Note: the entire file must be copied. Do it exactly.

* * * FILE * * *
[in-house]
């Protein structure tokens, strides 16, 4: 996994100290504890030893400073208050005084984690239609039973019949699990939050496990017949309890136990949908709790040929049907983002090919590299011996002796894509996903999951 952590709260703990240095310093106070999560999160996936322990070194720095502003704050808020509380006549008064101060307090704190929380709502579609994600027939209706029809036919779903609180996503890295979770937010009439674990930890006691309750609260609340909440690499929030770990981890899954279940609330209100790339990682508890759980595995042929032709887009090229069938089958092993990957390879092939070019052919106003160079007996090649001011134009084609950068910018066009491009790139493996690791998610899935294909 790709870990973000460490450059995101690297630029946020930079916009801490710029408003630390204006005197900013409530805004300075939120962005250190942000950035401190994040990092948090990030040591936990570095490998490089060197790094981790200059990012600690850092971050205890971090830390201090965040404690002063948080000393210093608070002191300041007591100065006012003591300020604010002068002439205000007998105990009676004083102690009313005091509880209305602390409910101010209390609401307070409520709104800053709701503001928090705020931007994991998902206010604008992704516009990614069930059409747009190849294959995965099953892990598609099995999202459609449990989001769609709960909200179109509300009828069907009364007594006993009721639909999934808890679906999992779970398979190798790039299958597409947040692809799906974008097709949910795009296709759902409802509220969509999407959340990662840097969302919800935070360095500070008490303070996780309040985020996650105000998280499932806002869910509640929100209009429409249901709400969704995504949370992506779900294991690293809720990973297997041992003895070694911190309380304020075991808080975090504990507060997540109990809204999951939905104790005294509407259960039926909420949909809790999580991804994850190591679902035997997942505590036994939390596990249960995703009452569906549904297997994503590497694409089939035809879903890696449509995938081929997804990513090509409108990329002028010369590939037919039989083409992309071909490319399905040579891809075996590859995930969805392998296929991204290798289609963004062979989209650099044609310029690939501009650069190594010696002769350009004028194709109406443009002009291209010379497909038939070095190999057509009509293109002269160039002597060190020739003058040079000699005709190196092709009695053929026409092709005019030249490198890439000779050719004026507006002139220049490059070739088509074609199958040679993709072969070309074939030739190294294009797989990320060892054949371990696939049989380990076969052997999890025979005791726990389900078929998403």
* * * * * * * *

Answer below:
[in-house]
């Protein structure tokens, strides 16, 4: 996994100290504890030893400073208050005084984690239609039973019949699990939050496990017949309890136990949908709790040929049907983002090919590299011996002796894509996903999951 952590709260703990240095310093106070999560999160996936322990070194720095502003704050808020509380006549008064101060307090704190929380709502579609994600027939209706029809036919779903609180996503890295979770937010009439674990930890006691309750609260609340909440690499929030770990981890899954279940609330209100790339990682508890759980595995042929032709887009090229069938089958092993990957390879092939070019052919106003160079007996090649001011134009084609950068910018066009491009790139493996690791998610899935294909 790709870990973000460490450059995101690297630029946020930079916009801490710029408003630390204006005197900013409530805004300075939120962005250190942000950035401190994040990092948090990030040591936990570095490998490089060197790094981790200059990012600690850092971050205890971090830390201090965040404690002063948080000393210093608070002191300041007591100065006012003591300020604010002068002439205000007998105990009676004083102690009313005091509880209305602390409910101010209390609401307070409520709104800053709701503001928090705020931007994991998902206010604008992704516009990614069930059409747009190849294959995965099953892990598609099995999202459609449990989001769609709960909200179109509300009828069907009364007594006993009721639909999934808890679906999992779970398979190798790039299958597409947040692809799906974008097709949910795009296709759902409802509220969509999407959340990662840097969302919800935070360095500070008490303070996780309040985020996650105000998280499932806002869910509640929100209009429409249901709400969704995504949370992506779900294991690293809720990973297997041992003895070694911190309380304020075991808080975090504990507060997540109990809204999951939905104790005294509407259960039926909420949909809790999580991804994850190591679902035997997942505590036994939390596990249960995703009452569906549904297997994503590497694409089939035809879903890696449509995938081929997804990513090509409108990329002028010369590939037919039989083409992309071909490319399905040579891809075996590859995930969805392998296929991204290798289609963004062979989209650099044609310029690939501009650069190594010696002769350009004028194709109406443009002009291209010379497909038939070095190999057509009509293109002269160039002597060190020739003058040079000699005709190196092709009695053929026409092709005019030249490198890439000779050719004026507006002139220049490059070739088509074609199958040679993709072969070309074939030739190294294009797989990320060892054949371990696939049989380990076969052997999890025979005791726990389900078929998403």